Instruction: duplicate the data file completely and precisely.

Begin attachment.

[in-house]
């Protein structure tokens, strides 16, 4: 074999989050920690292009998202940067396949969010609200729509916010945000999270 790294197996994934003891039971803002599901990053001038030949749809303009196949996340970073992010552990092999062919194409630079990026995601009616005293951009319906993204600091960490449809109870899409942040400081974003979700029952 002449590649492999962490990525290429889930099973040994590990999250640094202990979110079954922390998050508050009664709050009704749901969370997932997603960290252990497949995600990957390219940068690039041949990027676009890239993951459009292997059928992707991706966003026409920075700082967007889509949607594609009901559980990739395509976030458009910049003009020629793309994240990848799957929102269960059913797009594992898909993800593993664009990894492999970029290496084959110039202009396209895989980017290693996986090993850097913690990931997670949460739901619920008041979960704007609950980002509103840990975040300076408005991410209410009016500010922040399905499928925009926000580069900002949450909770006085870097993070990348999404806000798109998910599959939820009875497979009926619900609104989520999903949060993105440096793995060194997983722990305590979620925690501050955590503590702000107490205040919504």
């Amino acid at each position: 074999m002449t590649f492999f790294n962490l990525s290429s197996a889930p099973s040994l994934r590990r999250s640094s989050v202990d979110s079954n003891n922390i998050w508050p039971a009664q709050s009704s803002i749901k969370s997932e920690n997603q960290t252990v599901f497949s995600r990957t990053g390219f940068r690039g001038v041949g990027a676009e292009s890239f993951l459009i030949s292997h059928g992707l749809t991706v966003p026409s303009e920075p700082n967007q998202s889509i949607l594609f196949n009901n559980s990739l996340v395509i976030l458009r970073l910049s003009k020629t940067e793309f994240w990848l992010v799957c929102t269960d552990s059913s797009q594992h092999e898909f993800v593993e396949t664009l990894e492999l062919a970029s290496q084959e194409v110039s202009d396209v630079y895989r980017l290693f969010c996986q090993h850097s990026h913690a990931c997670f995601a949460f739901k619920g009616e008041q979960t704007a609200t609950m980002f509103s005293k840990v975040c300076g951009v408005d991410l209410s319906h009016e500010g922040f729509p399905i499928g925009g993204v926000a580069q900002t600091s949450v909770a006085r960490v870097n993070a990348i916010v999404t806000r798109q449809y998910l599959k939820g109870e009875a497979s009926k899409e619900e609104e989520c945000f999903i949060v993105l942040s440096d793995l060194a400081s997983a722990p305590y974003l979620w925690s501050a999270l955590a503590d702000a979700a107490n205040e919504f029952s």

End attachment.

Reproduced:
[in-house]
């Protein structure tokens, strides 16, 4: 074999989050920690292009998202940067396949969010609200729509916010945000999270 790294197996994934003891039971803002599901990053001038030949749809303009196949996340970073992010552990092999062919194409630079990026995601009616005293951009319906993204600091960490449809109870899409942040400081974003979700029952 002449590649492999962490990525290429889930099973040994590990999250640094202990979110079954922390998050508050009664709050009704749901969370997932997603960290252990497949995600990957390219940068690039041949990027676009890239993951459009292997059928992707991706966003026409920075700082967007889509949607594609009901559980990739395509976030458009910049003009020629793309994240990848799957929102269960059913797009594992898909993800593993664009990894492999970029290496084959110039202009396209895989980017290693996986090993850097913690990931997670949460739901619920008041979960704007609950980002509103840990975040300076408005991410209410009016500010922040399905499928925009926000580069900002949450909770006085870097993070990348999404806000798109998910599959939820009875497979009926619900609104989520999903949060993105440096793995060194997983722990305590979620925690501050955590503590702000107490205040919504």
């Amino acid at each position: 074999m002449t590649f492999f790294n962490l990525s290429s197996a889930p099973s040994l994934r590990r999250s640094s989050v202990d979110s079954n003891n922390i998050w508050p039971a009664q709050s009704s803002i749901k969370s997932e920690n997603q960290t252990v599901f497949s995600r990957t990053g390219f940068r690039g001038v041949g990027a676009e292009s890239f993951l459009i030949s292997h059928g992707l749809t991706v966003p026409s303009e920075p700082n967007q998202s889509i949607l594609f196949n009901n559980s990739l996340v395509i976030l458009r970073l910049s003009k020629t940067e793309f994240w990848l992010v799957c929102t269960d552990s059913s797009q594992h092999e898909f993800v593993e396949t664009l990894e492999l062919a970029s290496q084959e194409v110039s202009d396209v630079y895989r980017l290693f969010c996986q090993h850097s990026h913690a990931c997670f995601a949460f739901k619920g009616e008041q979960t704007a609200t609950m980002f509103s005293k840990v975040c300076g951009v408005d991410l209410s319906h009016e500010g922040f729509p399905i499928g925009g993204v926000a580069q900002t600091s949450v909770a006085r960490v870097n993070a990348i916010v999404t806000r798109q449809y998910l599959k939820g109870e009875a497979s009926k899409e619900e609104e989520c945000f999903i949060v993105l942040s440096d793995l060194a400081s997983a722990p305590y974003l979620w925690s501050a999270l955590a503590d702000a979700a107490n205040e919504f029952s």